2. Writing Agile stories and acceptance criteria: Usually, stories and acceptance criteria are a bunch of bullet points that attempt to clearly outline the requirements.  The problem is, it’s often more complex to write this information than to represent it visually.  Plus, nobody wants to read pages and pages of stories.  Your mockup can convey most of your desired functionality as annotated wireframes, which will speed up development and ensure everybody understands what the final goal is.

The goal is to demonstrate key workflows, not to animate every single interaction of the software. Also, don’t spend unnecessary time and resources creating pixel-perfect prototypes. They are not needed for this audience at this stage.

If you have a UX pattern library, then creating the mockup is very easy since you can reuse all those patterns and focus on the interactions.

Leveraging a pattern library also saves you from creating some common flows since your developers should already know how certain things work. For example, you can just say “this comes up in a pop-up,” and your team should already know all the details of how pop-ups work in your application.

Spending this time in advance might seem like overkill, but believe me, it will save you a lot of time throughout the execution of your sprints.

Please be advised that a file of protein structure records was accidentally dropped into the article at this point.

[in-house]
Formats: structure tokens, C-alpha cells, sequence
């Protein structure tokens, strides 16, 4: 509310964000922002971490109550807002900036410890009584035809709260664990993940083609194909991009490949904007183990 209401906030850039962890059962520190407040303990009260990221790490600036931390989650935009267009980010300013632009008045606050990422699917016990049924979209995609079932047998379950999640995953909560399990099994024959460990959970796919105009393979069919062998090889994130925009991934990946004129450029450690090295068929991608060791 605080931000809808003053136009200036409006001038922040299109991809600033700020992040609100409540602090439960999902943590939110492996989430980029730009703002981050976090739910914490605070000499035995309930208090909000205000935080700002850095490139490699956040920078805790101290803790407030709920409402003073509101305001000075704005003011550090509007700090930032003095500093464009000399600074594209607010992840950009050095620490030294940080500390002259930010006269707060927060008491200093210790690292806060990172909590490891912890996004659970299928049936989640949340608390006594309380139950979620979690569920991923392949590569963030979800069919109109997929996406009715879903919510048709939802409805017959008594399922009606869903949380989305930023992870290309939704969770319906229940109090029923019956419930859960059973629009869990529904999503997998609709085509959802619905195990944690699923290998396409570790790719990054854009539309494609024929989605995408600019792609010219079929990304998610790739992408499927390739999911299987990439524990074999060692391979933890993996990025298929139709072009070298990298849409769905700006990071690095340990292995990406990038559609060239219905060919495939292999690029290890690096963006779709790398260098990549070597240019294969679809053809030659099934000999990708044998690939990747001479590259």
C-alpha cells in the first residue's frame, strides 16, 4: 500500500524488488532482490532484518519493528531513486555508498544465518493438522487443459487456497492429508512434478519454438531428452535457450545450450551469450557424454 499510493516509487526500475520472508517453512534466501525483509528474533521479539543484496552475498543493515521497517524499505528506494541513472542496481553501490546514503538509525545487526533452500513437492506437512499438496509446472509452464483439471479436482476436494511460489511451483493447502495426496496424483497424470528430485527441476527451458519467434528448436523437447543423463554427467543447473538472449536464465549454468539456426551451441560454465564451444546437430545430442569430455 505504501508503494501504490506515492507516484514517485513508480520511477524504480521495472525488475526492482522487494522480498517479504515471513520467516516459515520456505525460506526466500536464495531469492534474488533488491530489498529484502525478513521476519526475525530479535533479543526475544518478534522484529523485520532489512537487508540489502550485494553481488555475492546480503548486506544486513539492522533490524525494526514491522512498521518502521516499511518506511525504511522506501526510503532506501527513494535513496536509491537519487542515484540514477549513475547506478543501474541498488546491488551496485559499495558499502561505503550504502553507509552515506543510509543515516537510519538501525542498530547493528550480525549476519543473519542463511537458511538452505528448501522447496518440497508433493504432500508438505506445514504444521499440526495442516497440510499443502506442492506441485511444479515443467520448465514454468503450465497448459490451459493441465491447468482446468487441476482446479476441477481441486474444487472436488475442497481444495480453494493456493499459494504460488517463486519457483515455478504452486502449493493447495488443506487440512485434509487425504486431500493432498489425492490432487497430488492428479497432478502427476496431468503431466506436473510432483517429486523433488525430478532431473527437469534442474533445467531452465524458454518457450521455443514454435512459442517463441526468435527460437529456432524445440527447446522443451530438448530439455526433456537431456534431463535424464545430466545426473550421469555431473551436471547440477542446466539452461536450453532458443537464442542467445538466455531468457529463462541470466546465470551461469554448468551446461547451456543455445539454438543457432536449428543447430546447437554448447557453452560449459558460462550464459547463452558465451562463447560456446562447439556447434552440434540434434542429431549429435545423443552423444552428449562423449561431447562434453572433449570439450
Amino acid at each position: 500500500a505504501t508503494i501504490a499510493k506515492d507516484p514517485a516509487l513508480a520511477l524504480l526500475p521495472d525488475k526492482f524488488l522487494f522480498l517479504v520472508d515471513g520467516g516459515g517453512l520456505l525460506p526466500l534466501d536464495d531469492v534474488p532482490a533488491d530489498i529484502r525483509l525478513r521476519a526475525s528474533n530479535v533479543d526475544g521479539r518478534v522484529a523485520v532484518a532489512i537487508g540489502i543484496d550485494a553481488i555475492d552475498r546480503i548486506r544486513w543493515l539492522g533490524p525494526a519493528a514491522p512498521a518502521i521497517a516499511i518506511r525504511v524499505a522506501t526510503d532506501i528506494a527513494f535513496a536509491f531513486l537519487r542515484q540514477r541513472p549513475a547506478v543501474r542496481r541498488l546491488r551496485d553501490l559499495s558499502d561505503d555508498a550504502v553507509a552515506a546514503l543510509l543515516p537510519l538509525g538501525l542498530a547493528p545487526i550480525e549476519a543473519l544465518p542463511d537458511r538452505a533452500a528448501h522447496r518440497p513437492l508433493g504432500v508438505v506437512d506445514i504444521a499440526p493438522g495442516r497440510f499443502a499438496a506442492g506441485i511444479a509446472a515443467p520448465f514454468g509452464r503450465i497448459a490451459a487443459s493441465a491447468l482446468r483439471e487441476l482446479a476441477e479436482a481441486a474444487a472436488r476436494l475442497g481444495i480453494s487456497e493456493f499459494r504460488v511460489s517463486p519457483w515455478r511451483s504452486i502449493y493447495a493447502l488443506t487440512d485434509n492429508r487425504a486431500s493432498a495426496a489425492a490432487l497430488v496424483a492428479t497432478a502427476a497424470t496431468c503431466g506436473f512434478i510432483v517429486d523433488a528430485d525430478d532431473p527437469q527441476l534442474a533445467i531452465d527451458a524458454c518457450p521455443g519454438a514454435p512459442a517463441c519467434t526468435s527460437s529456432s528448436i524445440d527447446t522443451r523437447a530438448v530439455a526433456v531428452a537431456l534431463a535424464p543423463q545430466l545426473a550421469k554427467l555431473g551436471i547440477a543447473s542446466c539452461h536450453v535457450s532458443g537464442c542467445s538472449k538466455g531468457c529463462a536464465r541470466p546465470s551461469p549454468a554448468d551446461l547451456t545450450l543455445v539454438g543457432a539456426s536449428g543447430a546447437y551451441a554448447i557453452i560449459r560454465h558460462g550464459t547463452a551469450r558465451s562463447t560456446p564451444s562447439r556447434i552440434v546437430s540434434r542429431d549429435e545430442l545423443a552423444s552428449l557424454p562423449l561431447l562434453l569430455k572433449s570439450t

Using mockups for Sales enablement (Product Marketing and Sales)

Last but not least, mockups can help you explain complex concepts to your Product Marketing team before the software is released. With a better understanding of what the software will do, they can start working with you on messaging and sales collateral even before the actual software is ready.

It is also very common for Product Managers to assist Sales in closing deals with strategic customers. During the sales process, prospects usually want to see a roadmap and understand where the product is going. In this scenario, showing a mockup can give you credibility that you are actually working on a particular feature, and it can boost the prospect’s confidence in the direction of your product.

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A word of caution: make sure the prospect understands that these designs are preliminary and are subject to change. That’s why it’s better to show low-fidelity mockups to avoid giving the impression that the feature is “almost ready”.

Also, make sure you are the only person showing preliminary mockups to potential customers. You do not want to leave these prototypes behind for the Sales force to showcase at will. This should only be used as a strategic tool to help close key opportunities. Consider yourself warned.

The bottom line

Remember a big part of what we do as Product Managers is communicate with and align various teams. Using mockups can reduce misunderstandings, quickly align stakeholders on your product vision, and minimize revisions. Try making this a standard practice in your overall product process, rather than a one-off exercise.